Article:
We sought to answer these questions combining in vivo experiments using human, transgenic mouse brain tissues and in vitro paradigms using primary neurons derived from various mouse lines [27]. To ascertain the relevance of the study, all soluble Aβ species were purified from human AD brain tissue or conditioned media of transgenic cortical neurons in liquid phase experiments (i.e., immunoaffinity capture in suspension followed by SEC) and characterized by immunoprecipitation/western blot using a panel of 4 antibodies detecting the N-terminal region (6E10), the central domain (4G8), or the C-termini of Aβ (40- and 42-end specific antibodies Mab2.1.3 and Mab13.1.1, kind gifts from Pritam Das, Mayo Jacksonville). In a reproducible fashion, we isolated endogenous Aβ monomers, dimers, trimers, Aβ*56, and protofibrillar species migrating at ~175–180 kDa in absence of any additional detectable Aβ species using our panel of Aβ antibodies. Of note, we also used the oligomer-specific antibody A11 [28] to further confirm the nature of human Aβ*56 (data not shown). Moreover, none of the purified soluble Aβ species displayed aberrant migration profiles induced by SDS-PAGE analysis (i.e., apparent monomers, dimers, trimers, and tetramers comigrating in the same lane), and all soluble Aβ captured were eluted at the predicted molecular weight during SEC, arguing against the possibility that the assemblies detected are gel artifacts. Finally, putative Aβ dimers and trimers could be found in the conditioned medium of primary mouse cortical neurons expressing the Swedish mutant form of human APP disproving that these apparent Aβ oligomers are induced by lysis or the presence of detergents. Because we thoroughly characterized and documented the initial or current state of the endogenous oAβ present in our biological specimens, we believed we could address the who/where/when/how. Briefly, we identified that PrPC formed a complex with Fyn/Caveolin-1 in AD brain tissues and that Aβ dimers were the only low-molecular oligomer that coimmunoprecipitated with this complex. Using 84 human brain specimens from the Religious Orders Study (ROS), we also demonstrated that both PrPC and active Fyn (phosphorylated at Y416, pFyn) proteins were abnormally elevated in AD compared to age-matched controls and that Fyn activation was correlated to PrPC expression levels [27]. We next applied a mixture of oAβ purified from AD brain tissue containing Aβ monomers, dimers, trimers, Aβ*56, and protofibrils onto protein extracts enriched in membrane proteins derived from control subjects with no detectable Aβ species. Upon PrPC pulldown, only Aβ dimers were visibly captured further validating the coimmunoprecipitation findings previously obtained using AD brain.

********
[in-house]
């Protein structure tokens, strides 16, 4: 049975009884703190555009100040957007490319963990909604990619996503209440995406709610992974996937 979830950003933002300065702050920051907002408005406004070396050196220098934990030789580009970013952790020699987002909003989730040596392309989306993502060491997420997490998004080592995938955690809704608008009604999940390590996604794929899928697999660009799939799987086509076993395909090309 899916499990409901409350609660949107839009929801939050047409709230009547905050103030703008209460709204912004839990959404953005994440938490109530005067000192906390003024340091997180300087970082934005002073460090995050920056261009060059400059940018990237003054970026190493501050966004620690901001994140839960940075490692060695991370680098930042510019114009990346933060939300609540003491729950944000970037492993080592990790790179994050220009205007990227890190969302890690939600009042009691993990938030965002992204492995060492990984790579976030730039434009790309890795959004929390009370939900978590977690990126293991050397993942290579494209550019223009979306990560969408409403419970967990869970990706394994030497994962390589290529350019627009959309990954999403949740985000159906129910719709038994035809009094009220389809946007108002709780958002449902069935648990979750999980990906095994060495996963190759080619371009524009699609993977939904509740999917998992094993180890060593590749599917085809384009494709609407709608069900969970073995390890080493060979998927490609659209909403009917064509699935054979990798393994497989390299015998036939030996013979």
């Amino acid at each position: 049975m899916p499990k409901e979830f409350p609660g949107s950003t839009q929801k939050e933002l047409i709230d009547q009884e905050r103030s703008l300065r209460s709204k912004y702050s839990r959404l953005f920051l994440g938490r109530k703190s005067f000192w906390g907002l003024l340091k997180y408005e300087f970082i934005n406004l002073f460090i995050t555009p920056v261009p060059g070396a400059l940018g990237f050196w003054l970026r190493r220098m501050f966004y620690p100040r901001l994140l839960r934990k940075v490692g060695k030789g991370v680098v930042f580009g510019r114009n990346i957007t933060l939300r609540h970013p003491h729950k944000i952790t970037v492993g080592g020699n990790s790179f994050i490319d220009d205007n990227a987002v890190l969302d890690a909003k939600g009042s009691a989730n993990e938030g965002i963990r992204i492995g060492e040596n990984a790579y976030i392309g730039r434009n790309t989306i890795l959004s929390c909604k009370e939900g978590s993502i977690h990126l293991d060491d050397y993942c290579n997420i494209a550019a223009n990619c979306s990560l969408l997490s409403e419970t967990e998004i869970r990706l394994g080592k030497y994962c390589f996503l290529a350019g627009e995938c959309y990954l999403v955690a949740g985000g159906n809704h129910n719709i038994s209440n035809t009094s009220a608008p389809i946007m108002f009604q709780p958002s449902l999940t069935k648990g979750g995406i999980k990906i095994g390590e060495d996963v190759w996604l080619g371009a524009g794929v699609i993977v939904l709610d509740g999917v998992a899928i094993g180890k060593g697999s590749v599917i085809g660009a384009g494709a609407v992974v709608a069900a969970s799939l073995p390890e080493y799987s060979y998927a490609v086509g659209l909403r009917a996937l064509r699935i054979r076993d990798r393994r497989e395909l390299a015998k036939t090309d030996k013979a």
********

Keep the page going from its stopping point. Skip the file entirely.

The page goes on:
To determine where oAβ could interact with PrPC, we performed triple-labeling immunofluorescence colocalization experiments using sections from AD and control brain and confocal imaging and image reconstruction. Soluble Aβ was identified as punctae along the neuronal processes, colocalized with PrPC at dendritic spines in AD but not control brain tissue, which accounted for ~22% of oAβ present at dendritic spines labeled with Fyn. Although the data were slightly higher (~36%), analyses performed on Tg2576 primary cortical neurons expressing Aβ monomers, dimers, and trimers generated similar results. Importantly, pFyn was also observed to colocalize with Aβ and PrPC most notably at synaptic varicosities traditionally considered to reflect alterations in microtubule organization. Since tau is a microtubule-associated protein and believed to mediate Aβ-induced deficits, we analyzed tau phosphorylation status and cellular localization when PrPC/Fyn/oAβ were engaged into forming an active complex. Consistent with the synaptic varicosities, tau was hyperphosphorylated at Y18, a well-known target phosphorylation site for Fyn [29], and abnormally accumulated at postsynaptic sites reminiscent of phenomena associated with synaptic dysfunction [30, 31].